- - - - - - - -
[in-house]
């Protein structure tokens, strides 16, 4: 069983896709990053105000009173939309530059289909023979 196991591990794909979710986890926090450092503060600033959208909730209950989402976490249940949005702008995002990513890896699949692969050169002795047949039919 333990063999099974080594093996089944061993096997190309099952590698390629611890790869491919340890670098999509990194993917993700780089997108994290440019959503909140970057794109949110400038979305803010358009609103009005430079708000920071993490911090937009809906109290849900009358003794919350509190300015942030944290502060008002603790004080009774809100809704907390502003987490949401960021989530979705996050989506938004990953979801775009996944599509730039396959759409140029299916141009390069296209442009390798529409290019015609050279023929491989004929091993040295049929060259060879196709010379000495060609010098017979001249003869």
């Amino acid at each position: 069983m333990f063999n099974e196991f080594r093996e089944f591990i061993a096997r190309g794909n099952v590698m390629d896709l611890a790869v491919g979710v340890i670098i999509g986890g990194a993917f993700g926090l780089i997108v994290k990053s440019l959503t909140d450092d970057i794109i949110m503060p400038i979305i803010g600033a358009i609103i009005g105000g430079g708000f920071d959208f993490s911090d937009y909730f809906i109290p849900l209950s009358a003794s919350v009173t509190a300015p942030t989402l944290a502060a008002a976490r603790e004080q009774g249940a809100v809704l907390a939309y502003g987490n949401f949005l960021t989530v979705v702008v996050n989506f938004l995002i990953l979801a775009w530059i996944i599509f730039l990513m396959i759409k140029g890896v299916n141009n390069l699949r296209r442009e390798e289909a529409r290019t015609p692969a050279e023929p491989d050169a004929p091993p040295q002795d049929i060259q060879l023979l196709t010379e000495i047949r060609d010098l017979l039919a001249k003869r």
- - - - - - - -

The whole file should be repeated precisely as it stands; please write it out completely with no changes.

[in-house]
């Protein structure tokens, strides 16, 4: 069983896709990053105000009173939309530059289909023979 196991591990794909979710986890926090450092503060600033959208909730209950989402976490249940949005702008995002990513890896699949692969050169002795047949039919 333990063999099974080594093996089944061993096997190309099952590698390629611890790869491919340890670098999509990194993917993700780089997108994290440019959503909140970057794109949110400038979305803010358009609103009005430079708000920071993490911090937009809906109290849900009358003794919350509190300015942030944290502060008002603790004080009774809100809704907390502003987490949401960021989530979705996050989506938004990953979801775009996944599509730039396959759409140029299916141009390069296209442009390798529409290019015609050279023929491989004929091993040295049929060259060879196709010379000495060609010098017979001249003869």
């Amino acid at each position: 069983m333990f063999n099974e196991f080594r093996e089944f591990i061993a096997r190309g794909n099952v590698m390629d896709l611890a790869v491919g979710v340890i670098i999509g986890g990194a993917f993700g926090l780089i997108v994290k990053s440019l959503t909140d450092d970057i794109i949110m503060p400038i979305i803010g600033a358009i609103i009005g105000g430079g708000f920071d959208f993490s911090d937009y909730f809906i109290p849900l209950s009358a003794s919350v009173t509190a300015p942030t989402l944290a502060a008002a976490r603790e004080q009774g249940a809100v809704l907390a939309y502003g987490n949401f949005l960021t989530v979705v702008v996050n989506f938004l995002i990953l979801a775009w530059i996944i599509f730039l990513m396959i759409k140029g890896v299916n141009n390069l699949r296209r442009e390798e289909a529409r290019t015609p692969a050279e023929p491989d050169a004929p091993p040295q002795d049929i060259q060879l023979l196709t010379e000495i047949r060609d010098l017979l039919a001249k003869r």